Governor Issei Nishikawa had opposed the plan, expressing concerns about the safety of the dismantling process.
Nishikawa met with Chief Cabinet Secretary Yoshihide Suga and science minister Hirokazu Matsuno on Wednesday in Tokyo.
Matsuno explained the basic plan for scrapping the reactor. The science minister said spent nuclear fuel and sodium coolant would be moved out of the prefecture in future.
He also said the government will come up with a development plan for the host city of Tsuruga by the next fiscal year. He said this would make the city a hub of nuclear research and personnel training.
Governor Nishikawa said he confirmed the government’s basic plan for decommissioning and revitalizing the community. He said he had no choice but to accept the decommissioning. He emphasized that the process be carried out safely.

June 9, 2017 Posted by | Japan | , , | Leave a comment

Gov’t set to continue nuclear fuel cycle project despite Monju closure. Time to scrap nuclear fuel cycle, not just Monju reactor


Gov’t set to continue nuclear fuel cycle project despite Monju closure

The government formally decided at a meeting of Cabinet ministers concerned with nuclear energy on Dec. 21 to decommission the trouble-plagued Monju prototype fast-breeder nuclear reactor in Tsuruga, Fukui Prefecture.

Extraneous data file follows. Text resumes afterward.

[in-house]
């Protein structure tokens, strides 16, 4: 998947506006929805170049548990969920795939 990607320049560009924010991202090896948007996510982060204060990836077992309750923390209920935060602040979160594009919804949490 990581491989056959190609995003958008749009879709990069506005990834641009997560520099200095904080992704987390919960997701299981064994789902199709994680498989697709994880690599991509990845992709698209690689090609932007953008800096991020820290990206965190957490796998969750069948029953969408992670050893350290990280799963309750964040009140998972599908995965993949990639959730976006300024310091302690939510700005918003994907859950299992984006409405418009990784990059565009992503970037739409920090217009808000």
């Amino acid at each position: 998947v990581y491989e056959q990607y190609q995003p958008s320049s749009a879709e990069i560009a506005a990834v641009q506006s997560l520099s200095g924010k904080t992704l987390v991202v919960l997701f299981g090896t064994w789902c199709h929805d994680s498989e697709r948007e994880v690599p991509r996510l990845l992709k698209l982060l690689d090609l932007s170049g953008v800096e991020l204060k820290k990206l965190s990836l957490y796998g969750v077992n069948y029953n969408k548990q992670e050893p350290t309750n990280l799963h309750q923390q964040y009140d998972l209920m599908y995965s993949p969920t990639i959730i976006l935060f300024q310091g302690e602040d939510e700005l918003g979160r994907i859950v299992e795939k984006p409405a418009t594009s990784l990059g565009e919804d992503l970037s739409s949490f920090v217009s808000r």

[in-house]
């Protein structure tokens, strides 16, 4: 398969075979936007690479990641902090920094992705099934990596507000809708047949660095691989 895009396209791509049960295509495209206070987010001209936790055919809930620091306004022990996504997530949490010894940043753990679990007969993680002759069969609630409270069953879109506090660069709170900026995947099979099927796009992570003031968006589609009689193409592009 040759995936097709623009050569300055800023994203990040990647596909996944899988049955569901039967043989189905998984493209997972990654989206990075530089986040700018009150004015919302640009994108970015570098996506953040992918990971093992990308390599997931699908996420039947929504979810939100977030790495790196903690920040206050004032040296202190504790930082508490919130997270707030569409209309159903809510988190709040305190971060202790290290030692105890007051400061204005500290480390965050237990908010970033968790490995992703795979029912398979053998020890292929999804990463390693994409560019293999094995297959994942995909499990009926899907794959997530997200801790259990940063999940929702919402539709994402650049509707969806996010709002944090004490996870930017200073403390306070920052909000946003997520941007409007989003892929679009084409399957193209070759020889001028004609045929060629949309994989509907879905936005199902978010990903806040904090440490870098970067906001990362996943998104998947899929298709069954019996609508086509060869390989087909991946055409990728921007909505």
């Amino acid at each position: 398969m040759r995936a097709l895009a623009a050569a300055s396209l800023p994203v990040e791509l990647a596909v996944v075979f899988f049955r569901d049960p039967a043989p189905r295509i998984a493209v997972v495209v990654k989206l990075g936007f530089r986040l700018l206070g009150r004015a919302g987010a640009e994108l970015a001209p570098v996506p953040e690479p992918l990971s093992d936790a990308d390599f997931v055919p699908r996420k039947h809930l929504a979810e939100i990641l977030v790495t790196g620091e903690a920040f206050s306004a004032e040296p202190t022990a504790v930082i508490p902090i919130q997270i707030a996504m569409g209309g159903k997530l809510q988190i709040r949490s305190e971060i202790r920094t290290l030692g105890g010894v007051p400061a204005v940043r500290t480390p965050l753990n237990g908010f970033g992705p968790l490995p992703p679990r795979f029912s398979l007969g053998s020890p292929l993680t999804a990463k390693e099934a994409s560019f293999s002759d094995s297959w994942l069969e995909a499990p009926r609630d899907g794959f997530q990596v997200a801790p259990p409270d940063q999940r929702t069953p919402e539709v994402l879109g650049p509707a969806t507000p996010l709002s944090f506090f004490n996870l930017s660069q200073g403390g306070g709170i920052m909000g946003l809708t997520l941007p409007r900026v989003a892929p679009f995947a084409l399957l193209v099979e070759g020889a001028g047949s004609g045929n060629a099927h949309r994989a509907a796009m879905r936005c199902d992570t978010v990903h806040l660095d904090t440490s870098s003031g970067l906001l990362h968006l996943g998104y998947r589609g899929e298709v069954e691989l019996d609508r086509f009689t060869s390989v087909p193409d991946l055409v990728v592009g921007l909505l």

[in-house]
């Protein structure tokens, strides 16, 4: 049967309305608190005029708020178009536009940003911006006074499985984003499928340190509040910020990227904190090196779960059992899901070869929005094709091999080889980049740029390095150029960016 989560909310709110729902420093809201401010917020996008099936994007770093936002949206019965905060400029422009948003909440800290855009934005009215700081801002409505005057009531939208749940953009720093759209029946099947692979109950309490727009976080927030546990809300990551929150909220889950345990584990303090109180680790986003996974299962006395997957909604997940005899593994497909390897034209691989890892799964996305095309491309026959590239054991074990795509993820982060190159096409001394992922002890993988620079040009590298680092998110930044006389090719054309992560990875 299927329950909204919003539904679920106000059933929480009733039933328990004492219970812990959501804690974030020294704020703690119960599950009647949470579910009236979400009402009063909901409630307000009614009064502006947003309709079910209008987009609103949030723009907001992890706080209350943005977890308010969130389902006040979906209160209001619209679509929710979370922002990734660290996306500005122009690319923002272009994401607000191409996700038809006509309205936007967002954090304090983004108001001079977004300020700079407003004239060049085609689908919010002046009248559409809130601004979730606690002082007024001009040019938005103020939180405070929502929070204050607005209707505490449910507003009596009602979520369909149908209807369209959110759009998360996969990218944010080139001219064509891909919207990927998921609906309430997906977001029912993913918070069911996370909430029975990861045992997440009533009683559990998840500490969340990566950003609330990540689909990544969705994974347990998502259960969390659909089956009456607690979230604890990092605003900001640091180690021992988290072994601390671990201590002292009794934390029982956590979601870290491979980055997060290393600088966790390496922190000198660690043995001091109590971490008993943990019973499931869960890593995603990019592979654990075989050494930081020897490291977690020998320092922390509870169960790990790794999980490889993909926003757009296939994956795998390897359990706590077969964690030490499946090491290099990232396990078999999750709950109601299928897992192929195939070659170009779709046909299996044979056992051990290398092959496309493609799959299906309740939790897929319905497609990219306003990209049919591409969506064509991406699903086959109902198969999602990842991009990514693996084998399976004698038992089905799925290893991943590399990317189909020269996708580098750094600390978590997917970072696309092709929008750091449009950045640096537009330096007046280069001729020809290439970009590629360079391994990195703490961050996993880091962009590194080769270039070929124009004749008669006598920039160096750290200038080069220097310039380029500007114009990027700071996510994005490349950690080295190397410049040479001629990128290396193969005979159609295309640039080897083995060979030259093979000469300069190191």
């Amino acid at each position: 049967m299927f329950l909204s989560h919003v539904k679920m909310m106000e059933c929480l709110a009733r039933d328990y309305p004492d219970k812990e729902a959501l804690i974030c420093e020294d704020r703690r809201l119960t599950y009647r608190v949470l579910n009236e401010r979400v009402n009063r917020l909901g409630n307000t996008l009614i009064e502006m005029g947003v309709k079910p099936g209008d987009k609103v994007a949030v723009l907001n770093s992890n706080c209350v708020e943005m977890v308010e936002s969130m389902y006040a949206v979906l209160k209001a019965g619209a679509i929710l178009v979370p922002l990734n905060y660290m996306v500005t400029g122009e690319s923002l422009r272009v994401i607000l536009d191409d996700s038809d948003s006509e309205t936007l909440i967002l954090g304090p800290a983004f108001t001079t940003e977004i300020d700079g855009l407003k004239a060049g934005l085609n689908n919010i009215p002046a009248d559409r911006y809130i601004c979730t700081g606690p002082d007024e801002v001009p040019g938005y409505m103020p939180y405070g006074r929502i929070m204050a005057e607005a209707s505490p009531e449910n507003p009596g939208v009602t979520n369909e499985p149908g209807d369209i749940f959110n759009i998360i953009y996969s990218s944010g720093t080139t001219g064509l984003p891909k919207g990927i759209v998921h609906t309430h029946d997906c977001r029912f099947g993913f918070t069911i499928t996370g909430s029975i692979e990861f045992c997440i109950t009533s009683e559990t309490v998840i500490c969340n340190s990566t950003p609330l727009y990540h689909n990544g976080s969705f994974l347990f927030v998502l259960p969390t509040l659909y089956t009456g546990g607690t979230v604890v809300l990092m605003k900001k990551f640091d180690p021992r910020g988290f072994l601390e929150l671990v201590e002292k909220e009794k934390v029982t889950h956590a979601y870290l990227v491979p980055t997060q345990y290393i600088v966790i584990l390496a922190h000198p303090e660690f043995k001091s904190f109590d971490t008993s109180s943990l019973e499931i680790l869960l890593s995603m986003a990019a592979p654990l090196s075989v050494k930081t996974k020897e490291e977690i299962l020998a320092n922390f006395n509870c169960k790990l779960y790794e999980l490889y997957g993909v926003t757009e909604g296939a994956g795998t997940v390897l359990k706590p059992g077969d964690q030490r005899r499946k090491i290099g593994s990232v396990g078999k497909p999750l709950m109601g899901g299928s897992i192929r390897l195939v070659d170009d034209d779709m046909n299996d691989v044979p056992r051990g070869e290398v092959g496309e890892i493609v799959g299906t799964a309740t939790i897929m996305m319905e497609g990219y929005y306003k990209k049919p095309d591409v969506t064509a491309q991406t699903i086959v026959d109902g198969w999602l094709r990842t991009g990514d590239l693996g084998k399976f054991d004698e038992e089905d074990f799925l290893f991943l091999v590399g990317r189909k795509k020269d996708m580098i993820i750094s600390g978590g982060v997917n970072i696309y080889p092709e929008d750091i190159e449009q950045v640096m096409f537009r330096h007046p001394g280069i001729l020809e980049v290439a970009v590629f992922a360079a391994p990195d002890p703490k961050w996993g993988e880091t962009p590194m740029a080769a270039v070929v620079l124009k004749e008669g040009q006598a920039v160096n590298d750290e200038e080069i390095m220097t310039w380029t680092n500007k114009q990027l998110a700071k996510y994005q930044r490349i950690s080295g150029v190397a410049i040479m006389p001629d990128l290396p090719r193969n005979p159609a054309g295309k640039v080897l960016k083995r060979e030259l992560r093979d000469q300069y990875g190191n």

Over 1 trillion yen in taxpayers’ money has so far been invested in the reactor — the core facility in the government’s nuclear fuel cycle project in which spent nuclear fuel is reprocessed and reused in nuclear reactors.

Nevertheless, Monju, operated by the government-affiliated Japan Atomic Energy Agency (JAEA), will be shut down after being in operation for a total of only 250 days since the reactor reached criticality for the first time in 1994.

Still, the government, which is poised to continue the nuclear fuel cycle project, also agreed at the Dec. 21 meeting to draw up a road map by 2018 toward developing a fast reactor for the project.

In other words, the government is moving toward its “next dream” even without clarifying the cause of the failure of what they called “dream nuclear reactor” Monju and who is responsible for the fiasco.

“It’s extremely important to maintain the nuclear fuel cycle project and promote the development of a fast reactor,” Chief Cabinet Secretary Yoshihide Suga told a news conference following the decision.

However, continuation of the project will likely pose a challenge. The government’s nuclear fuel cycle project involves two cycles — one centered on a fast-breeder reactor and the other in which mixed-oxide (MOX) fuel, nuclear fuel made from reprocessed plutonium and uranium, is used in nuclear plants.